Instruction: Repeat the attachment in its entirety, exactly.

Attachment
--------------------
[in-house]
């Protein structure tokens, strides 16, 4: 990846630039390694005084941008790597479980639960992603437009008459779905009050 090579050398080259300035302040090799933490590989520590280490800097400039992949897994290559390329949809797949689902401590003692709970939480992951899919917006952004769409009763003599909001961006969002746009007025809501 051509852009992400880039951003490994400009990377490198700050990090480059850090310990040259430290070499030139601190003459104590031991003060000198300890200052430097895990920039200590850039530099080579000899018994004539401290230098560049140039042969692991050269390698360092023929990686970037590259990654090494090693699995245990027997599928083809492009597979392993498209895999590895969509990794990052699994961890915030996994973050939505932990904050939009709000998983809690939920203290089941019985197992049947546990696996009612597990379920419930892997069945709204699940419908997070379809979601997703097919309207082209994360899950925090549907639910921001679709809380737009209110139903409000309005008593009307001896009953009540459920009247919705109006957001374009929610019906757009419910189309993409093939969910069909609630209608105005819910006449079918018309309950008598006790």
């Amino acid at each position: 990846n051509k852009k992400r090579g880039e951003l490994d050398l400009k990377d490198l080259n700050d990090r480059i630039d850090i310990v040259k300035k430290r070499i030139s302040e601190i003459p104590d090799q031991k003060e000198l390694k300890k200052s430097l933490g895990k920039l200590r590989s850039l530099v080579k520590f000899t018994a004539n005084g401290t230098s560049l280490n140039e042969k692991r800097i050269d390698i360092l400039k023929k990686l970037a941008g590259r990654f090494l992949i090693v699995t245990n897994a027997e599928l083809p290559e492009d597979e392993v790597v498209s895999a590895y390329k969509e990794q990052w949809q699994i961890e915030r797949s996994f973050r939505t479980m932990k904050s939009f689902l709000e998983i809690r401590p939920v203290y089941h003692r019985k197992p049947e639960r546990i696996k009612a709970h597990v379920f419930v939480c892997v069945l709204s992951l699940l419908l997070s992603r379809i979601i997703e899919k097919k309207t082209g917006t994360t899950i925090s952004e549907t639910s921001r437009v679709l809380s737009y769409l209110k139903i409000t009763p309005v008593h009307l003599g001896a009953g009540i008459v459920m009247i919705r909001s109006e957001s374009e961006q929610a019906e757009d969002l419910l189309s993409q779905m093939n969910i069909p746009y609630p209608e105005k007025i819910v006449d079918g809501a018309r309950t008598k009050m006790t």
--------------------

[in-house]
């Protein structure tokens, strides 16, 4: 990846630039390694005084941008790597479980639960992603437009008459779905009050 090579050398080259300035302040090799933490590989520590280490800097400039992949897994290559390329949809797949689902401590003692709970939480992951899919917006952004769409009763003599909001961006969002746009007025809501 051509852009992400880039951003490994400009990377490198700050990090480059850090310990040259430290070499030139601190003459104590031991003060000198300890200052430097895990920039200590850039530099080579000899018994004539401290230098560049140039042969692991050269390698360092023929990686970037590259990654090494090693699995245990027997599928083809492009597979392993498209895999590895969509990794990052699994961890915030996994973050939505932990904050939009709000998983809690939920203290089941019985197992049947546990696996009612597990379920419930892997069945709204699940419908997070379809979601997703097919309207082209994360899950925090549907639910921001679709809380737009209110139903409000309005008593009307001896009953009540459920009247919705109006957001374009929610019906757009419910189309993409093939969910069909609630209608105005819910006449079918018309309950008598006790």
């Amino acid at each position: 990846n051509k852009k992400r090579g880039e951003l490994d050398l400009k990377d490198l080259n700050d990090r480059i630039d850090i310990v040259k300035k430290r070499i030139s302040e601190i003459p104590d090799q031991k003060e000198l390694k300890k200052s430097l933490g895990k920039l200590r590989s850039l530099v080579k520590f000899t018994a004539n005084g401290t230098s560049l280490n140039e042969k692991r800097i050269d390698i360092l400039k023929k990686l970037a941008g590259r990654f090494l992949i090693v699995t245990n897994a027997e599928l083809p290559e492009d597979e392993v790597v498209s895999a590895y390329k969509e990794q990052w949809q699994i961890e915030r797949s996994f973050r939505t479980m932990k904050s939009f689902l709000e998983i809690r401590p939920v203290y089941h003692r019985k197992p049947e639960r546990i696996k009612a709970h597990v379920f419930v939480c892997v069945l709204s992951l699940l419908l997070s992603r379809i979601i997703e899919k097919k309207t082209g917006t994360t899950i925090s952004e549907t639910s921001r437009v679709l809380s737009y769409l209110k139903i409000t009763p309005v008593h009307l003599g001896a009953g009540i008459v459920m009247i919705r909001s109006e957001s374009e961006q929610a019906e757009d969002l419910l189309s993409q779905m093939n969910i069909p746009y609630p209608e105005k007025i819910v006449d079918g809501a018309r309950t008598k009050m006790t």